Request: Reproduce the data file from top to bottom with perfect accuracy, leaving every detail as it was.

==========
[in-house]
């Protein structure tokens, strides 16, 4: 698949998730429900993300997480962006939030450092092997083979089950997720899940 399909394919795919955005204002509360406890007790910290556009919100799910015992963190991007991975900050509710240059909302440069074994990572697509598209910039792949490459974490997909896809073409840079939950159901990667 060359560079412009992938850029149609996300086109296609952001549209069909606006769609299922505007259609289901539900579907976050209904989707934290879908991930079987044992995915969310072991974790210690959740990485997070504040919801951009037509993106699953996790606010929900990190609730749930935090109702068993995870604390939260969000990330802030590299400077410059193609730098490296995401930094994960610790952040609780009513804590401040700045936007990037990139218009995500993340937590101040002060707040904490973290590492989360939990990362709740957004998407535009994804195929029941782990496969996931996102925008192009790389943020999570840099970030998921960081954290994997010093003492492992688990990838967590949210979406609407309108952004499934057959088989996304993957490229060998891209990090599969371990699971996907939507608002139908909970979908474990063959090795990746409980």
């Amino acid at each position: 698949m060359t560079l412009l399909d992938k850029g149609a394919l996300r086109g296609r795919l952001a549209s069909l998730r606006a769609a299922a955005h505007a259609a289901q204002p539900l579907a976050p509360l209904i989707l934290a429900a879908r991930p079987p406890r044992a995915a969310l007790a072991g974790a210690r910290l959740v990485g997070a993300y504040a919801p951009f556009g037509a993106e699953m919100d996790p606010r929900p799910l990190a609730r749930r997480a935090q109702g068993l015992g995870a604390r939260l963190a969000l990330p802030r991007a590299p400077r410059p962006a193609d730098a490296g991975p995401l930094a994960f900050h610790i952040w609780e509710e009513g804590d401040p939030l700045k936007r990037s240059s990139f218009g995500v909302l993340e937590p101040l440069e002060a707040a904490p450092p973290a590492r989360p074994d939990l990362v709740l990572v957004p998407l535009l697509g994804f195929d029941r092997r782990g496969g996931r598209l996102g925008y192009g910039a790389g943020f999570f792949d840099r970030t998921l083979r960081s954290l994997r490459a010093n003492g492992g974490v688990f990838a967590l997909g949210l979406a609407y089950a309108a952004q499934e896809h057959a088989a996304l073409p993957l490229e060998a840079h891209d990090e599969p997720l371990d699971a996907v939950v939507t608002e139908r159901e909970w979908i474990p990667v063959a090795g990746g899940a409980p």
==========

[in-house]
């Protein structure tokens, strides 16, 4: 698949998730429900993300997480962006939030450092092997083979089950997720899940 399909394919795919955005204002509360406890007790910290556009919100799910015992963190991007991975900050509710240059909302440069074994990572697509598209910039792949490459974490997909896809073409840079939950159901990667 060359560079412009992938850029149609996300086109296609952001549209069909606006769609299922505007259609289901539900579907976050209904989707934290879908991930079987044992995915969310072991974790210690959740990485997070504040919801951009037509993106699953996790606010929900990190609730749930935090109702068993995870604390939260969000990330802030590299400077410059193609730098490296995401930094994960610790952040609780009513804590401040700045936007990037990139218009995500993340937590101040002060707040904490973290590492989360939990990362709740957004998407535009994804195929029941782990496969996931996102925008192009790389943020999570840099970030998921960081954290994997010093003492492992688990990838967590949210979406609407309108952004499934057959088989996304993957490229060998891209990090599969371990699971996907939507608002139908909970979908474990063959090795990746409980």
């Amino acid at each position: 698949m060359t560079l412009l399909d992938k850029g149609a394919l996300r086109g296609r795919l952001a549209s069909l998730r606006a769609a299922a955005h505007a259609a289901q204002p539900l579907a976050p509360l209904i989707l934290a429900a879908r991930p079987p406890r044992a995915a969310l007790a072991g974790a210690r910290l959740v990485g997070a993300y504040a919801p951009f556009g037509a993106e699953m919100d996790p606010r929900p799910l990190a609730r749930r997480a935090q109702g068993l015992g995870a604390r939260l963190a969000l990330p802030r991007a590299p400077r410059p962006a193609d730098a490296g991975p995401l930094a994960f900050h610790i952040w609780e509710e009513g804590d401040p939030l700045k936007r990037s240059s990139f218009g995500v909302l993340e937590p101040l440069e002060a707040a904490p450092p973290a590492r989360p074994d939990l990362v709740l990572v957004p998407l535009l697509g994804f195929d029941r092997r782990g496969g996931r598209l996102g925008y192009g910039a790389g943020f999570f792949d840099r970030t998921l083979r960081s954290l994997r490459a010093n003492g492992g974490v688990f990838a967590l997909g949210l979406a609407y089950a309108a952004q499934e896809h057959a088989a996304l073409p993957l490229e060998a840079h891209d990090e599969p997720l371990d699971a996907v939950v939507t608002e139908r159901e909970w979908i474990p990667v063959a090795g990746g899940a409980p």